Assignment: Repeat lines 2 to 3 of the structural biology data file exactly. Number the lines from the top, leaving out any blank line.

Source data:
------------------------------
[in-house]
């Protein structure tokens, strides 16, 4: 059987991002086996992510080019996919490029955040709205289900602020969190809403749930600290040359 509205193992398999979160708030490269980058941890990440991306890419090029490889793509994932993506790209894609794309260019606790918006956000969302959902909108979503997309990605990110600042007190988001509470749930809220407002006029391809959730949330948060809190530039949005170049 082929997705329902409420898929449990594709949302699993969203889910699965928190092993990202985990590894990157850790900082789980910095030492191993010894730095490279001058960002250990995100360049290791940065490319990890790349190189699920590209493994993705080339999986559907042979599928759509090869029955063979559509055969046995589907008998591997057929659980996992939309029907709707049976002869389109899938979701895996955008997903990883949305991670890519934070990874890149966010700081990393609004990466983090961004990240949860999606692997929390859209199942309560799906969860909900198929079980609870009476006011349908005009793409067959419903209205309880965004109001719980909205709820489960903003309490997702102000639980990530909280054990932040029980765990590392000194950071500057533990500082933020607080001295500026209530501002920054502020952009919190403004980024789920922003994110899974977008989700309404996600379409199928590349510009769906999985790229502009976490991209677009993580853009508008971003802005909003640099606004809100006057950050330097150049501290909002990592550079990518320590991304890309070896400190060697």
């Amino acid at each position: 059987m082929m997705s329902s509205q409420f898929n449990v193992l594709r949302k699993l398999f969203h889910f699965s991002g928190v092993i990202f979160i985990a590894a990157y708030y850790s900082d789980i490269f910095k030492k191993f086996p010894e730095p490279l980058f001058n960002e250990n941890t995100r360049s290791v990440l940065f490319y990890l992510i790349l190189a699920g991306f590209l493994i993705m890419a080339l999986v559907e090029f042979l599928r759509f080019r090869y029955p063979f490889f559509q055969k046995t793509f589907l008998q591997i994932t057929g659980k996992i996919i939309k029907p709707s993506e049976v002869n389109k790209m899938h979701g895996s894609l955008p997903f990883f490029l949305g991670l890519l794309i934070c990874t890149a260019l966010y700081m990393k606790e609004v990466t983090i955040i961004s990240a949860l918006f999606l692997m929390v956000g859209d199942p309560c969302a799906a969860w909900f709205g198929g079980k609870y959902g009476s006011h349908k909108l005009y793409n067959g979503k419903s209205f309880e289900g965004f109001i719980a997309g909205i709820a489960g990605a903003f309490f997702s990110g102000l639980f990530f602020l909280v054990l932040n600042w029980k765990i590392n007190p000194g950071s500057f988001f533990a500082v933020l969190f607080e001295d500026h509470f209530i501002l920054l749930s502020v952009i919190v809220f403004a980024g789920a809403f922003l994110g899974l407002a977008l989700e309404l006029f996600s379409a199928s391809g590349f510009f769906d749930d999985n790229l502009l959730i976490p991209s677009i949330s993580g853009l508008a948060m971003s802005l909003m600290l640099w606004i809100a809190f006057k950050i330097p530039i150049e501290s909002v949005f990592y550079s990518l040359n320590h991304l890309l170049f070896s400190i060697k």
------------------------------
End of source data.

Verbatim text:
């Protein structure tokens, strides 16, 4: 059987991002086996992510080019996919490029955040709205289900602020969190809403749930600290040359 509205193992398999979160708030490269980058941890990440991306890419090029490889793509994932993506790209894609794309260019606790918006956000969302959902909108979503997309990605990110600042007190988001509470749930809220407002006029391809959730949330948060809190530039949005170049 082929997705329902409420898929449990594709949302699993969203889910699965928190092993990202985990590894990157850790900082789980910095030492191993010894730095490279001058960002250990995100360049290791940065490319990890790349190189699920590209493994993705080339999986559907042979599928759509090869029955063979559509055969046995589907008998591997057929659980996992939309029907709707049976002869389109899938979701895996955008997903990883949305991670890519934070990874890149966010700081990393609004990466983090961004990240949860999606692997929390859209199942309560799906969860909900198929079980609870009476006011349908005009793409067959419903209205309880965004109001719980909205709820489960903003309490997702102000639980990530909280054990932040029980765990590392000194950071500057533990500082933020607080001295500026209530501002920054502020952009919190403004980024789920922003994110899974977008989700309404996600379409199928590349510009769906999985790229502009976490991209677009993580853009508008971003802005909003640099606004809100006057950050330097150049501290909002990592550079990518320590991304890309070896400190060697």
């Amino acid at each position: 059987m082929m997705s329902s509205q409420f898929n449990v193992l594709r949302k699993l398999f969203h889910f699965s991002g928190v092993i990202f979160i985990a590894a990157y708030y850790s900082d789980i490269f910095k030492k191993f086996p010894e730095p490279l980058f001058n960002e250990n941890t995100r360049s290791v990440l940065f490319y990890l992510i790349l190189a699920g991306f590209l493994i993705m890419a080339l999986v559907e090029f042979l599928r759509f080019r090869y029955p063979f490889f559509q055969k046995t793509f589907l008998q591997i994932t057929g659980k996992i996919i939309k029907p709707s993506e049976v002869n389109k790209m899938h979701g895996s894609l955008p997903f990883f490029l949305g991670l890519l794309i934070c990874t890149a260019l966010y700081m990393k606790e609004v990466t983090i955040i961004s990240a949860l918006f999606l692997m929390v956000g859209d199942p309560c969302a799906a969860w909900f709205g198929g079980k609870y959902g009476s006011h349908k909108l005009y793409n067959g979503k419903s209205f309880e289900g965004f109001i719980a997309g909205i709820a489960g990605a903003f309490f997702s990110g102000l639980f990530f602020l909280v054990l932040n600042w029980k765990i590392n007190p000194g950071s500057f988001f533990a500082v933020l969190f607080e001295d500026h509470f209530i501002l920054l749930s502020v952009i919190v809220f403004a980024g789920a809403f922003l994110g899974l407002a977008l989700e309404l006029f996600s379409a199928s391809g590349f510009f769906d749930d999985n790229l502009l959730i976490p991209s677009i949330s993580g853009l508008a948060m971003s802005l909003m600290l640099w606004i809100a809190f006057k950050i330097p530039i150049e501290s909002v949005f990592y550079s990518l040359n320590h991304l890309l170049f070896s400190i060697k």